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Punishment Beyond the Crime, Way Beyond!

February 19, 2010

Alexa’s thoughts were no different from most twelve-year old girls that morning, thoughts about her friends and how much she cared for them.  Nothing at the start of her school day at  Forest Junior High (School 190), in Queens, New York led her to believe it would end with her being handcuffed and hauled away to the local police station.  Of course, when you commit a crime that is what happens.  Alexa Gonzalez’s crime – doodling “I love my friends Abby and Faith.  Lex was here 2/1/10” along with a smiley face, with a marker on her desk.

After the initial shock of hearing a twelve-year old girl winds up in custody of the police for something this trivial, it is easy to think there must be more to it.  Maybe she was out of control – nope.  Perhaps she had drugs on her – think again.  It must be she had done this time and time again – not even that.  By all accounts, Alexa is a normal well-behaved young lady who simply had a lapse of judgment.  How have we come to a place were school systems are so dysfunctional, the police become involved for the smallest infraction?

When I was in seventh grade, I remember being paddled for saying the word “damn” in class.  I did not even make it to the principal’s office, the teacher handled things right then and there.  Of course, I was given the choice of going “down the hall,” as it was called, or taking my corporal punishment.  I took my licks, returned to my desk and went back to work learning, case closed.  Rather than debate corporal punishment, I heard some of you gasp when you read that, the larger point is a minor infraction was dealt with quickly and effectively and normality resumed in the class.  By not addressing small infractions at low levels of authority, that resumption of normality is what is lacking today.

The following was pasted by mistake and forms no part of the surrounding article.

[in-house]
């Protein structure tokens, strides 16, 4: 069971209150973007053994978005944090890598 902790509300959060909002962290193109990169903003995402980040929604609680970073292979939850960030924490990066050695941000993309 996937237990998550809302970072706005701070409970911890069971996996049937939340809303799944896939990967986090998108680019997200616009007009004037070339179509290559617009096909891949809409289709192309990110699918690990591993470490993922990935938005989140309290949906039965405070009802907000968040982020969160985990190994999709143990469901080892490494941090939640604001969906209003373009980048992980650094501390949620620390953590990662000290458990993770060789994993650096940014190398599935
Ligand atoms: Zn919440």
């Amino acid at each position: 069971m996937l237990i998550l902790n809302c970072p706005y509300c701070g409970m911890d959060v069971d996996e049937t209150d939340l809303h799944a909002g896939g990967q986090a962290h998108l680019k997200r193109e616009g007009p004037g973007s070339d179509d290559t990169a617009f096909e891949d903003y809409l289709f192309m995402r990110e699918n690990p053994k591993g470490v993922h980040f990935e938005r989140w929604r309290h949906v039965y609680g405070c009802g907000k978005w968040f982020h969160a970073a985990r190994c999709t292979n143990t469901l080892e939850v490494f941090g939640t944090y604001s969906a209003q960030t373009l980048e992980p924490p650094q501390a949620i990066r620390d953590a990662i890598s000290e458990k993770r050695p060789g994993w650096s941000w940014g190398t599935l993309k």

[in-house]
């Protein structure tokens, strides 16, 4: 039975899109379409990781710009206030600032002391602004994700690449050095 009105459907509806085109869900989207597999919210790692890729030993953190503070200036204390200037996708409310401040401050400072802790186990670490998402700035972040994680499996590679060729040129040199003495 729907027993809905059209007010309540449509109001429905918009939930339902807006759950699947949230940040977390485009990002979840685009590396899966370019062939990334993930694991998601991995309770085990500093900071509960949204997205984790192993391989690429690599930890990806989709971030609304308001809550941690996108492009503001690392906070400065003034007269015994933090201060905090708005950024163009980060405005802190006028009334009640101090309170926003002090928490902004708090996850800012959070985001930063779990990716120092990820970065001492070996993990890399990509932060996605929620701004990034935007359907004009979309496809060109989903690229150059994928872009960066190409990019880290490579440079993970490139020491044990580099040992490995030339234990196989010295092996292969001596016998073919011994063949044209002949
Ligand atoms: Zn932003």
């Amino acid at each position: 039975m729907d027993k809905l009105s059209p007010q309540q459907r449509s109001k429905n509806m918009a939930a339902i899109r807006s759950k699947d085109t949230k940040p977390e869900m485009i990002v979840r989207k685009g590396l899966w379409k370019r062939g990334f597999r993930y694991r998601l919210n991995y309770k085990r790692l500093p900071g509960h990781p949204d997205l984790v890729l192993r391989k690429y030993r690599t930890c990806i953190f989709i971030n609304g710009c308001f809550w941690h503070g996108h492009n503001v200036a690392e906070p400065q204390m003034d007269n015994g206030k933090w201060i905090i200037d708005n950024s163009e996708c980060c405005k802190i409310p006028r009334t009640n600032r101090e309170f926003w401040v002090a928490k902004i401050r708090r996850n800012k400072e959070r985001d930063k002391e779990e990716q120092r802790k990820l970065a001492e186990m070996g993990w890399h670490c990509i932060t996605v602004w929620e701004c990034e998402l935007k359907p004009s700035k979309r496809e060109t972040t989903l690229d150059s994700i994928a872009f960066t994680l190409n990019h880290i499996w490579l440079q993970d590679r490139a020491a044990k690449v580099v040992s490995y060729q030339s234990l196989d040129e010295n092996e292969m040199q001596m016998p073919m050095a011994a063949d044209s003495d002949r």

A student finding herself tangled up with the law seems commonplace today and happens coast-to-coast (click here to read a West coast example).  Before we criticize the school system, we need to understand their point of view.  Parents often sue school systems when they take corrective action and the systems become gun-shy regarding discipline.  Schools have a legitimate responsibility to provide for the safety of each student and student body, as a whole.